Editorial: Make P-6 an Election Issue

Graphic Graeme Shorten Adams

When Katie Nelson, an incoming philosophy student at Concordia, started getting tickets for various offences related to participating in a protest, she hung them up on her fridge as a kind of joke. But when she ran out of space there, and when the total amount that she had been ticketed surpassed $6,500, the joke petered out.

Nelson is currently embroiled in a lawsuit against the city of Montreal and the specific police officer responsible for ticketing her so many times. Her case serves as a reminder that while the student strike may have ended a year ago, many are still experiencing the fallout.

While there may not be nightly demonstrations that end in mass arrests, and the clamour of pots and pans hasn’t been heard in the streets for months, it is essential we remember that the expanded municipal bylaw P-6 is still very much in effect.

The new P-6 was a by-product of the student strikes that Nelson and thousands of others were involved in last year.

The bylaw, which was adopted by Union Montreal—the now dissolved party of former mayor Gérald Tremblay—prohibits the use of masks during a demonstration and allows police to declare a protest illegal if a route is not submitted beforehand.

A major facet of Nelson’s case is the argument that she is the victim of political profiling. While police commander Ian Lafrenière has said that the Service de Police de la Ville de Montréal does not engage in such activities, it is hard to overlook the fact that, with crowds numbering in the thousands, Nelson was consistently ticketed for things like jaywalking or cursing in public (none of her alleged offences were for anything violent) while others milled about around her, committing the same offences.

Perhaps more shocking is the fact that Nelson claims multiple officers have admitted to her that she is being profiled due to her political views.

Political profiling was not the only controversial subject during the student strike, and it isn’t the only issue being brought up by Nelson’s case. P-6 is also being called into question by Nelson’s lawyer, and combined with the looming November municipal election, there is no better time than now to reopen the debate on the bylaw.

While many individual candidates have issued statements on P-6, none of the parties in the running have made the bylaw a part of their platform, be it to abolish or maintain it.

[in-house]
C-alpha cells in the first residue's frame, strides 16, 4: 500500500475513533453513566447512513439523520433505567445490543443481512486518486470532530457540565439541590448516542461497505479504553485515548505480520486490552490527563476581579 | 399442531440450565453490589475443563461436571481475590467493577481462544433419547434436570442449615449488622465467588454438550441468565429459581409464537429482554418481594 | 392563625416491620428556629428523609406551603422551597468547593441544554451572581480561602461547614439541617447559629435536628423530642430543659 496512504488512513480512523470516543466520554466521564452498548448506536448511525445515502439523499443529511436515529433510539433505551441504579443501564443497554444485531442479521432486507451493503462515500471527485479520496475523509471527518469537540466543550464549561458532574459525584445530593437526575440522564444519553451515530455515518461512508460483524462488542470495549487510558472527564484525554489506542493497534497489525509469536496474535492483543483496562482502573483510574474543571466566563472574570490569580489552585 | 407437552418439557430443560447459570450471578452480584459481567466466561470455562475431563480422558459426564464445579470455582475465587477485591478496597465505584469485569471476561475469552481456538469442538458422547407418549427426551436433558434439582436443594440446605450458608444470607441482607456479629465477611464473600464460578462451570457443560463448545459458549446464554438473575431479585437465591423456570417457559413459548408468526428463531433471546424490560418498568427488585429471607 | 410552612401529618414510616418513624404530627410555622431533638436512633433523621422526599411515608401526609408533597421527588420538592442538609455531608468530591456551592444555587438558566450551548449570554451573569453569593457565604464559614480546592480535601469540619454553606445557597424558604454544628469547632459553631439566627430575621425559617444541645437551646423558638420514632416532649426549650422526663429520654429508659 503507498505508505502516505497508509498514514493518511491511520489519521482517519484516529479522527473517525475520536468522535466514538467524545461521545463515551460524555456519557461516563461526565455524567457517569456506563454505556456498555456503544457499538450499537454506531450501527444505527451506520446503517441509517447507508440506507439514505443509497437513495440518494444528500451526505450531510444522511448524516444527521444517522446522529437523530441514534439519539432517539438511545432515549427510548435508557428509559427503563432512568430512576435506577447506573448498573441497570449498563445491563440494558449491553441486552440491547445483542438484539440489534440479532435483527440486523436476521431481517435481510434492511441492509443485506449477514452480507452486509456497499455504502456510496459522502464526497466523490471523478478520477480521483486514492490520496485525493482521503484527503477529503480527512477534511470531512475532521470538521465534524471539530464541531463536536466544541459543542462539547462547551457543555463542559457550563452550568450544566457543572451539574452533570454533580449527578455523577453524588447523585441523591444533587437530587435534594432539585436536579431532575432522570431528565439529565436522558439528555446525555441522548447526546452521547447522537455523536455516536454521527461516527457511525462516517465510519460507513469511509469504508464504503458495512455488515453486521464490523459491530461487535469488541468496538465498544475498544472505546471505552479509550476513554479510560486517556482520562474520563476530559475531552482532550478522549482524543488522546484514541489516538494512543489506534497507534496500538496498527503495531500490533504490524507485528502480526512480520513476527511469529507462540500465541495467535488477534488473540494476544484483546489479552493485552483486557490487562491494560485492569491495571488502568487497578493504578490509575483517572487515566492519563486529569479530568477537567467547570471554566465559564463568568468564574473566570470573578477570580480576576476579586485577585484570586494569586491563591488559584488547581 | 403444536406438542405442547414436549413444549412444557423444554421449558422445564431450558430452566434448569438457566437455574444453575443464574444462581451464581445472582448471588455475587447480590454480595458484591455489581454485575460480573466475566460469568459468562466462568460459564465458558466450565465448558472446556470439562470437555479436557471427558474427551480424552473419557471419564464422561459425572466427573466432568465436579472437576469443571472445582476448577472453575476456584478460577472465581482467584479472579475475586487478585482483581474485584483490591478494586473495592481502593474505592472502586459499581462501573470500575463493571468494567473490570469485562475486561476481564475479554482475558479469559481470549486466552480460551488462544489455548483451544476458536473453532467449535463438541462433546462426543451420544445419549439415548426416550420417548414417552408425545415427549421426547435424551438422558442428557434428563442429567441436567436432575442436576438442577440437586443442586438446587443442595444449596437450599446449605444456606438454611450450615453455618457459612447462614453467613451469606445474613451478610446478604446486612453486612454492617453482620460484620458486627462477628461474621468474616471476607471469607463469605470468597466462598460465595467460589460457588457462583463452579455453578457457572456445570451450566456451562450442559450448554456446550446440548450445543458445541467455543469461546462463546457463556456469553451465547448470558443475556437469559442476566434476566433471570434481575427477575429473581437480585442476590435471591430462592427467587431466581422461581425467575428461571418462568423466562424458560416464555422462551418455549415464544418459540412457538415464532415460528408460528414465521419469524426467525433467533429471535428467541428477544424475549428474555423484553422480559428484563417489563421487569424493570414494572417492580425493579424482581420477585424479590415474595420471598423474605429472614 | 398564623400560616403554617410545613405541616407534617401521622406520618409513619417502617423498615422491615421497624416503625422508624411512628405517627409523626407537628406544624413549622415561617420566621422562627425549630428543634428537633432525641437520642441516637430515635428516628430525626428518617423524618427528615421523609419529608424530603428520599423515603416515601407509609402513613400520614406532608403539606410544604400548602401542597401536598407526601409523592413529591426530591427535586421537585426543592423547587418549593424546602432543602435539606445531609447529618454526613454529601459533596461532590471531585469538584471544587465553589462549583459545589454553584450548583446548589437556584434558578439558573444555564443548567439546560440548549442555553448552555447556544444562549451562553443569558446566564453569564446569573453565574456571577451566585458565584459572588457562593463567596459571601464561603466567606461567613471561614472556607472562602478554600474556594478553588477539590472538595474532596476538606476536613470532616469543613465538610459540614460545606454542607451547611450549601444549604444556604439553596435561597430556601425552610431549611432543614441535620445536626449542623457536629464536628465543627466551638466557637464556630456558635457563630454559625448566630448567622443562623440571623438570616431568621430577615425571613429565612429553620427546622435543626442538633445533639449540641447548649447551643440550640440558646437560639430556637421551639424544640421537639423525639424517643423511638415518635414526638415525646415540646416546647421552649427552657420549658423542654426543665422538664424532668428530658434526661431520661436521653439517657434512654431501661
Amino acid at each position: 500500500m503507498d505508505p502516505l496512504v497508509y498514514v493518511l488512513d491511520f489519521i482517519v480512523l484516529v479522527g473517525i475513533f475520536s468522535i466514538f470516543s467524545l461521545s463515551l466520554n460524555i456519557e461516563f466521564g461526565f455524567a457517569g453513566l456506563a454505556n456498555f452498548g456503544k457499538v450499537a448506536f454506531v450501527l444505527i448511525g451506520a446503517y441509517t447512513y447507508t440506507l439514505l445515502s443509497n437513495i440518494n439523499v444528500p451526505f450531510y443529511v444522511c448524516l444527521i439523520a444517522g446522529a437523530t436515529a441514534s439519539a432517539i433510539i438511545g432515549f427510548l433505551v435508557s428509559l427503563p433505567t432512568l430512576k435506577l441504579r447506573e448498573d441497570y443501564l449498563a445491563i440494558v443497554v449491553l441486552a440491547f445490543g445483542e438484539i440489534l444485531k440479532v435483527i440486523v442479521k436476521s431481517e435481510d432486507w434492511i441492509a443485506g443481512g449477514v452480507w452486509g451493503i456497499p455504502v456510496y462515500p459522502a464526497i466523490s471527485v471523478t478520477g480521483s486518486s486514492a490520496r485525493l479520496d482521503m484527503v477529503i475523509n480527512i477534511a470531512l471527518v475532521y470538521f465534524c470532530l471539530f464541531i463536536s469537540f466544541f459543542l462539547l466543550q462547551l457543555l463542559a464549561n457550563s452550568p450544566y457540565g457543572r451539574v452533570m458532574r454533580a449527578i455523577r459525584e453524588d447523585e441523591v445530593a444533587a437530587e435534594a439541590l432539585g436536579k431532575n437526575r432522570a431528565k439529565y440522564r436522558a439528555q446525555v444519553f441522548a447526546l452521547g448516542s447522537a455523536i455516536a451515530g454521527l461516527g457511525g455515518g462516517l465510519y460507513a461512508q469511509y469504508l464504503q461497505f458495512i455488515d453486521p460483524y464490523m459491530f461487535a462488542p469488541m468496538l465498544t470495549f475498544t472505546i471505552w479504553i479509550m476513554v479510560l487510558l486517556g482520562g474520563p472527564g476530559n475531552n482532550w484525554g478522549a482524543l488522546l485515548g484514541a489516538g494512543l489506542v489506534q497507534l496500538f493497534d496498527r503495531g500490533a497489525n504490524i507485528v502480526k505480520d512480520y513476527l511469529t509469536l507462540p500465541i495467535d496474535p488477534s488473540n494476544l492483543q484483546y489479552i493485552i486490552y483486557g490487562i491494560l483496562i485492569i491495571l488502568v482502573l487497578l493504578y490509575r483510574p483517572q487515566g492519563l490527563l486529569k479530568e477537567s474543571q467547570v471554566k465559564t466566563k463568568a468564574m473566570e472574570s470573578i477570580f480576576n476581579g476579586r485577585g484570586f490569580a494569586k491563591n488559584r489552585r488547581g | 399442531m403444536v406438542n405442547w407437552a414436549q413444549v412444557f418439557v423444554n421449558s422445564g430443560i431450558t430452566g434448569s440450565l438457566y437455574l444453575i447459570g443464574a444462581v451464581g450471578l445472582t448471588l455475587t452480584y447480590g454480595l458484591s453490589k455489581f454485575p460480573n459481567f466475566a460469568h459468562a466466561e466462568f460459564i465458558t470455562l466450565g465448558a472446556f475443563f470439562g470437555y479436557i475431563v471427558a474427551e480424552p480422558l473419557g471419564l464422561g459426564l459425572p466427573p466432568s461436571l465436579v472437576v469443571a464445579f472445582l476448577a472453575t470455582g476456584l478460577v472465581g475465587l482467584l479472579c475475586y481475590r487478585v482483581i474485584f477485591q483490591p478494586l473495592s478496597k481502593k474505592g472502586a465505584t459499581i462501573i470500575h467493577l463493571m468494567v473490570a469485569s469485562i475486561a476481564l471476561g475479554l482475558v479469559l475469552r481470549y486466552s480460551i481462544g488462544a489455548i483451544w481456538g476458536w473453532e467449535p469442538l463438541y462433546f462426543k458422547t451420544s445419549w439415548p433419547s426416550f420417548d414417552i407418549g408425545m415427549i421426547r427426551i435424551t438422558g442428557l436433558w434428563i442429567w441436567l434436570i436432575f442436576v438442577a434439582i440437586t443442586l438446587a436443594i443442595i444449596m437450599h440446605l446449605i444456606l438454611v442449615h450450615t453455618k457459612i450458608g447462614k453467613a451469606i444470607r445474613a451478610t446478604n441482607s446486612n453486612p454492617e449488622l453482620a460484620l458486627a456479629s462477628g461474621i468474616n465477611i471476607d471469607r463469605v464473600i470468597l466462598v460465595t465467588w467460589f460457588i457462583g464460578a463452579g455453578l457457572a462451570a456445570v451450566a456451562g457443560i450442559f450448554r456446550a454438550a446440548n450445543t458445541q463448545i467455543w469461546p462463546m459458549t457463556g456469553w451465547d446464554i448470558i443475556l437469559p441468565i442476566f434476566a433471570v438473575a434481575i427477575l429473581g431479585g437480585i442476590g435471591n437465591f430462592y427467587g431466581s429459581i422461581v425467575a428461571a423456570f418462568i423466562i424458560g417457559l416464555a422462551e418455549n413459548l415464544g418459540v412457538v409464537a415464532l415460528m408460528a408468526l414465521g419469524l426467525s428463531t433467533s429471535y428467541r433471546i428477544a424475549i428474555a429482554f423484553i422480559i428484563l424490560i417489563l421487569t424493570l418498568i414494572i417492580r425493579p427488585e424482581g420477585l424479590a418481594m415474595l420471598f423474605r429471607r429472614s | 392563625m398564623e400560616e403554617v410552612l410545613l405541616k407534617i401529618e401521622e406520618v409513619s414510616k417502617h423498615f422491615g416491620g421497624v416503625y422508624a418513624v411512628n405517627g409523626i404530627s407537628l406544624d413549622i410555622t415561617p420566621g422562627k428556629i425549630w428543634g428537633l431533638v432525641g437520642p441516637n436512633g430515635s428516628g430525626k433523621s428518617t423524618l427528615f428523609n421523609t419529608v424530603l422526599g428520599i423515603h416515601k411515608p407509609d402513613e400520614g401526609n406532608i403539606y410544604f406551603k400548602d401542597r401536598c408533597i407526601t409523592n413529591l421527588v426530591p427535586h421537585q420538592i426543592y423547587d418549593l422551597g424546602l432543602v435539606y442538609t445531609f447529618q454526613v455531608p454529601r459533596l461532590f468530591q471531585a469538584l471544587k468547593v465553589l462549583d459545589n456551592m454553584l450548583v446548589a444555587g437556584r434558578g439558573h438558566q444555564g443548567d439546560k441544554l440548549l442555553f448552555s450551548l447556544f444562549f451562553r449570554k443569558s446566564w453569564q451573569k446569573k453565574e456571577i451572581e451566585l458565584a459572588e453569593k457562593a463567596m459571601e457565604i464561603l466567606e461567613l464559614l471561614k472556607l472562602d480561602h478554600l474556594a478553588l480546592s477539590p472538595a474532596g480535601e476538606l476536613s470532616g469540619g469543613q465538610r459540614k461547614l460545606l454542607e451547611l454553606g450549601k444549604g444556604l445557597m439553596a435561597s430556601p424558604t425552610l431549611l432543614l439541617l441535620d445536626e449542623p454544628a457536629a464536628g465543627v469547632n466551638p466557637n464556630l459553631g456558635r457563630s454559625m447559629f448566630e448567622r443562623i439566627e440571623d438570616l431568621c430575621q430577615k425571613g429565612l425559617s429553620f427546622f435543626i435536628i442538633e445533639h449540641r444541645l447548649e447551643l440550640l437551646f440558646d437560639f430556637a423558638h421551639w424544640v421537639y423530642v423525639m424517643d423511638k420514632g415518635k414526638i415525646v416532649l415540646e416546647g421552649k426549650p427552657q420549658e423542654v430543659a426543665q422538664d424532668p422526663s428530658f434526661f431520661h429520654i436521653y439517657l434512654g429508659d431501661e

Mayoral candidate Richard Bergeron has denounced the bylaw in the past, telling TVA Nouvelles it “plays with the democratic rights of Montrealers.” Bergeron is heading Projet Montréal, the party that has, in the past, tried to see P-6 abolished.

In contrast, Denis Coderre, mayoral candidate of Team Denis Coderre, has previously supported the existence of P-6. His party includes former members of Union Montreal, the ones responsible for expanding the bylaw in the first place.

What is needed now is for parties to take a stance on P-6. It goes without saying that the bylaw will not go anywhere if no one does anything about it. If, as the Aug. 16 Montreal mayoral debate has indicated, mayoral candidates are looking to corner the youth vote, why not address an issue that affects not only students, but so many young people?

Some individual candidates have not been shy about voicing their opinions on the bylaw, but that only goes so far. A united party standing against this bylaw, which severely restricts the right to protest, would not only show those affected by P-6 that they have not been forgotten, but would also remind the public that this unconstitutional bylaw still exists.

Simply because it is not being read over a microphone by SPVM officers every night does not mean it has disappeared.

Coming out against of P-6 is an admittedly dangerous move for a politician. But when a bylaw restricts Charter rights, it is worth the risk.

Dozens of organizations, among them the Quebec Bar Association and numerous student associations, have expressed their concerns with the bylaw; it is clear that many are against its existence. Bill 78, an emergency law that also severely limited the right to protest and the provincial equivalent to P-6, was swiftly cancelled upon the Parti Québécois’ rise to power. There is no reason why the same cannot happen for P-6.

It was under P-6 that hundreds of peaceful protestors were rounded up and arrested after marching less than a city block during the anti-police brutality demonstration this past March; it was under P-6 that demonstrators, among them minors, journalists and passersby, were held for hours in the snow during the March 22 rally; and it is under P-6 that rights will continue be infringed upon.

To be a part of Montreal municipal politics means to be faced with difficult issues, be they corruption, deficits or potholes.

It’s time that those in the running take a stance on P-6.